Cord-cutting cannot be denied.
The overall traditional pay-television universe keeps getting smaller. The entire industry, which includes cable and satellite providers, dropped 795,000 subscribers in 2016, more than twice what it lost the previous year, according to data from Leichtman Research Group (LRG). Those numbers have heated up in 2017 with slightly more than 1 million homes cutting the cord with cable.
Those numbers are troubling on their own, but they seem worse when you look at recent data from Nielsen. In its most recent Comparable Metrics Report, the research firm showed that people ages 18-34 -- the age group known as millennials -- simply watch less television than older generations. That suggests cord-cutting could get worse as more digital-native generations grow up, but that's only one way to read the data.
What does the report say?
People ages 18-34 (millennials) only watch 19 hours and 18 minutes of TV each week. That's less than the nearly 31 hours watched by the 35-49 age group, and less than half the 46 hours and 32 minuted of TV watched each week by people ages 50 and over.
Millennials do spend more time each month using TV-connected devices (DVD, Game Console, Multimedia Device, VCR, etc.), but at about three hours more than 35-49-year-olds, and just over five hours more than those aged 50 or older, it does not eliminate the overall deficit. In addition, while 18-34-year-olds use their smartphones about five hours more each week than people over 50, they actually use them a little more than an hour less than 35-49-year-olds.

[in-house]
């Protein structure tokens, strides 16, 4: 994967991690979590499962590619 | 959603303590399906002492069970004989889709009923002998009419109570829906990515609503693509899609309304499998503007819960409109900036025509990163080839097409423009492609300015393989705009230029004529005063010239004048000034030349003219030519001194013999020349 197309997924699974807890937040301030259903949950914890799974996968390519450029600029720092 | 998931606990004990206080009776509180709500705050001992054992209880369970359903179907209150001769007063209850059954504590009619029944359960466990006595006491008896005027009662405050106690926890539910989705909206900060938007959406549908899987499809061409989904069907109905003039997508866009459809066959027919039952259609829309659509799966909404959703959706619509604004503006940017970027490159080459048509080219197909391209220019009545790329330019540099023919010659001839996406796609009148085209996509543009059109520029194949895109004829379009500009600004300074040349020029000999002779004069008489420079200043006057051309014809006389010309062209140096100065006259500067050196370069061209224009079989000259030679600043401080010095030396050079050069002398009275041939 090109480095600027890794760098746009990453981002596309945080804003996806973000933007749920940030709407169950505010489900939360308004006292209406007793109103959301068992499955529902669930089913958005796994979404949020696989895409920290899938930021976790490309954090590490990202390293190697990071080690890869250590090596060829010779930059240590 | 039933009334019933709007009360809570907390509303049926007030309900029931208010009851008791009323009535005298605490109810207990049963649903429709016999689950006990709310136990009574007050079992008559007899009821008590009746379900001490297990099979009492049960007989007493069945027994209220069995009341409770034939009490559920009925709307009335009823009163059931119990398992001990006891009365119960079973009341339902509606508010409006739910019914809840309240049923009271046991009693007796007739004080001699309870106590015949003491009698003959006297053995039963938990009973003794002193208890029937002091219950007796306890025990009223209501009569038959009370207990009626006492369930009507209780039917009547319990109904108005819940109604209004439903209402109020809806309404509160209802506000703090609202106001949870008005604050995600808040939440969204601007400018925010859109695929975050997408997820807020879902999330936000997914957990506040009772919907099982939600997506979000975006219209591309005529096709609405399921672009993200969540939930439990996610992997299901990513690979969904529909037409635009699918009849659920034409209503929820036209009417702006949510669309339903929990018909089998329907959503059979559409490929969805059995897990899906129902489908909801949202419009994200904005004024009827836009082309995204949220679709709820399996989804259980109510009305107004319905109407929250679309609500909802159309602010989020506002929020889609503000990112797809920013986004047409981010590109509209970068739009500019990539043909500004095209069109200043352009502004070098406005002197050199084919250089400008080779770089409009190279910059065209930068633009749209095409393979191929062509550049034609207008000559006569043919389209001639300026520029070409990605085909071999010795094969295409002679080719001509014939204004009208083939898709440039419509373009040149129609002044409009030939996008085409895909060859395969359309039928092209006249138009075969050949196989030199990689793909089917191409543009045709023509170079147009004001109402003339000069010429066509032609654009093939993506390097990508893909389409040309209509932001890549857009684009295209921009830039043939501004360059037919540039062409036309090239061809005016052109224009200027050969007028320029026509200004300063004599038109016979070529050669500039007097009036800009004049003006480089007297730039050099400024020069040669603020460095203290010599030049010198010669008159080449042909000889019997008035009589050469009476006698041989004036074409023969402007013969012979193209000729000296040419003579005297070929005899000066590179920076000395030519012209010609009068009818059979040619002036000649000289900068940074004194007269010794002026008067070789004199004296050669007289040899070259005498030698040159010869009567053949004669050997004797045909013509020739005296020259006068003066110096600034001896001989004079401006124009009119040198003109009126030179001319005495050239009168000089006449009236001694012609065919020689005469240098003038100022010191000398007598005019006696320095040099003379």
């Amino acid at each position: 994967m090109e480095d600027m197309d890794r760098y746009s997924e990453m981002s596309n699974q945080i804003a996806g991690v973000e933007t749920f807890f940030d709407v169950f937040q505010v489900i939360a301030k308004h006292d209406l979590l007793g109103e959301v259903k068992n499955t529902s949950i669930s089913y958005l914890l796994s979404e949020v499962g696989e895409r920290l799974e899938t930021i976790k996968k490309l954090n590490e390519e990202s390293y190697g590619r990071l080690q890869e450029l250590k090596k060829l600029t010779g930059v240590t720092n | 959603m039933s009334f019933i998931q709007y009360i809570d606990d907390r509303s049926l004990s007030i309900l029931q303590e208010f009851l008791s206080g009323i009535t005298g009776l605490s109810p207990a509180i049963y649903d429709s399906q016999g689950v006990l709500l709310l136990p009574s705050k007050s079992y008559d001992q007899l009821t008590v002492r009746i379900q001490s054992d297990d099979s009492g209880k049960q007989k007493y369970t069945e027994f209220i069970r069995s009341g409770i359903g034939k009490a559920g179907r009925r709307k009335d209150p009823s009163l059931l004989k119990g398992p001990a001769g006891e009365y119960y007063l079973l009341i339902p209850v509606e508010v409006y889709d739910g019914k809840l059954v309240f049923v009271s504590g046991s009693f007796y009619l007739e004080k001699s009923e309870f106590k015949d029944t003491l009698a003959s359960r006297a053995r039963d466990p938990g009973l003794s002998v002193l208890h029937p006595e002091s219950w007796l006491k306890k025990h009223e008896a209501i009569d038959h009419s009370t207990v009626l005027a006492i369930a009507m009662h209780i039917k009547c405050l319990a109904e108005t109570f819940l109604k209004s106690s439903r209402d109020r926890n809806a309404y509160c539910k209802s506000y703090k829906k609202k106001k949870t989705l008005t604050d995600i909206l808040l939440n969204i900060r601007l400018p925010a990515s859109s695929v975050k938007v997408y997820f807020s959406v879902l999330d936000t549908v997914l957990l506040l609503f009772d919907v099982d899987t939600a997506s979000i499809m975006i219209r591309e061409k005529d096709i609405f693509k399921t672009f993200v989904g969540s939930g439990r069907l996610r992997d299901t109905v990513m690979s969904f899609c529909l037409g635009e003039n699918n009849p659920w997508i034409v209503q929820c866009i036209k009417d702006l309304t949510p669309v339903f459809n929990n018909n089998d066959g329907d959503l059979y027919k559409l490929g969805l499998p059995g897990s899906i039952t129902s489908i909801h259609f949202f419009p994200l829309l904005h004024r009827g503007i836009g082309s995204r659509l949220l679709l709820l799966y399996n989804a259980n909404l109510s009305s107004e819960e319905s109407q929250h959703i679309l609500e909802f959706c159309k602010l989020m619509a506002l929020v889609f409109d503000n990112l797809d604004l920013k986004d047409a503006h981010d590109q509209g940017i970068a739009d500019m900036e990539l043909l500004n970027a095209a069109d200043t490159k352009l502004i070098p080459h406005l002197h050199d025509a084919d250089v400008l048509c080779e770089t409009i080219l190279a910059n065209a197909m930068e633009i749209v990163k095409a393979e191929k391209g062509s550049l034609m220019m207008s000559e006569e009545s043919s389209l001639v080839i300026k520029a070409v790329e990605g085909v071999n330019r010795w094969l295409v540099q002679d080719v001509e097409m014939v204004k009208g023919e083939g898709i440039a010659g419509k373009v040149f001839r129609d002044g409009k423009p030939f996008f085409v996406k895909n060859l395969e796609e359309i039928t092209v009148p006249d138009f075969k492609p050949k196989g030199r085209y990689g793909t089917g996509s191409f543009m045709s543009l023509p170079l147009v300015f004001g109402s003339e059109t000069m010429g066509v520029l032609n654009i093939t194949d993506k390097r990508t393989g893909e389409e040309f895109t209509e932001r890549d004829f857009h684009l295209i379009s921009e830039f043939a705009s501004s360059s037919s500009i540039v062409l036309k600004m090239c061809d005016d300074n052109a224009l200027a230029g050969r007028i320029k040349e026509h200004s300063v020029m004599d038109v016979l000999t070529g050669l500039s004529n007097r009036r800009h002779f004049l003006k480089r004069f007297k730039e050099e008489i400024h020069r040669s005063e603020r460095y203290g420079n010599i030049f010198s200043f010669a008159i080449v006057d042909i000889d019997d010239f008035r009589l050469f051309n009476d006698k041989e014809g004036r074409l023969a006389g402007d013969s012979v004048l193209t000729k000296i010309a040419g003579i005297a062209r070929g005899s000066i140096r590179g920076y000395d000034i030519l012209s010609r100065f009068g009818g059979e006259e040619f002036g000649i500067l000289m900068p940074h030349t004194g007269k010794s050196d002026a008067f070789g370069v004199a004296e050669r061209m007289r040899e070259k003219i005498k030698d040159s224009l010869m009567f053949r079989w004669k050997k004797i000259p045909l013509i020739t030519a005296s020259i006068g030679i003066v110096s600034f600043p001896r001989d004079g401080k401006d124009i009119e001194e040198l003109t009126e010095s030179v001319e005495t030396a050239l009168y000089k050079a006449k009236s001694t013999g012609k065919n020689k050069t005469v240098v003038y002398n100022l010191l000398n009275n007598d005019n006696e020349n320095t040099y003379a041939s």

Basically, when you look across TV, radio, TV-connected devices, PC, smartphone, and tablet usage, millennials actually have the lowest total use of the three age groups. The 18-34-year-old group spends 64 hours and one minute each week on their devices while 35-49-year-olds clock in at 82 hours and 43 minutes and the over-50 set spends 82 hours and 54 minutes.
What does this mean?
This research proves that millennials may not fit some of the stereotypes associated with them. The fact that they actually use their phones less than 35-49-year-olds is surprising, as is their overall lower use of all devices compared to all age groups.
The data does suggest that millennials have less interest in traditional television than other age groups, which suggests cord cutting will increase as more 18-34-year-olds start living on their own. That's possible, but it's worth noting that this trend isn't new. Going back to Nielsen data from Q4 2008, 18-24-year-olds and 25-34-year-olds (as it was broken down in the report) watched less TV than older age groups. In fact, from ages 18-24 through each group tracked, TV consumption increased as people got older.
Is TV doomed?
Viewing patterns are changing and millennials appear to be more willing than other age groups to consume entertainment on TV-connected devices rather than through cable or satellite connections. That seems likely to continue since streaming services cost less than traditional pay-TV packages. That probably means cord cutting continues its steady growth, but it's a shift in how TV gets consumers not the death of television.
Content providers and cable companies would be smart to continue to develop alternative delivery methods to serve millennial needs. But, as that age group gets older, its members are likely to see their overall TV and TV-equivalent content consumption increase. Cable and satellite services may not be dying, but they're going to shrink as a delivery method. Watching television-style content and consuming screen-based entertainment, however, seems as healthy as it has ever been.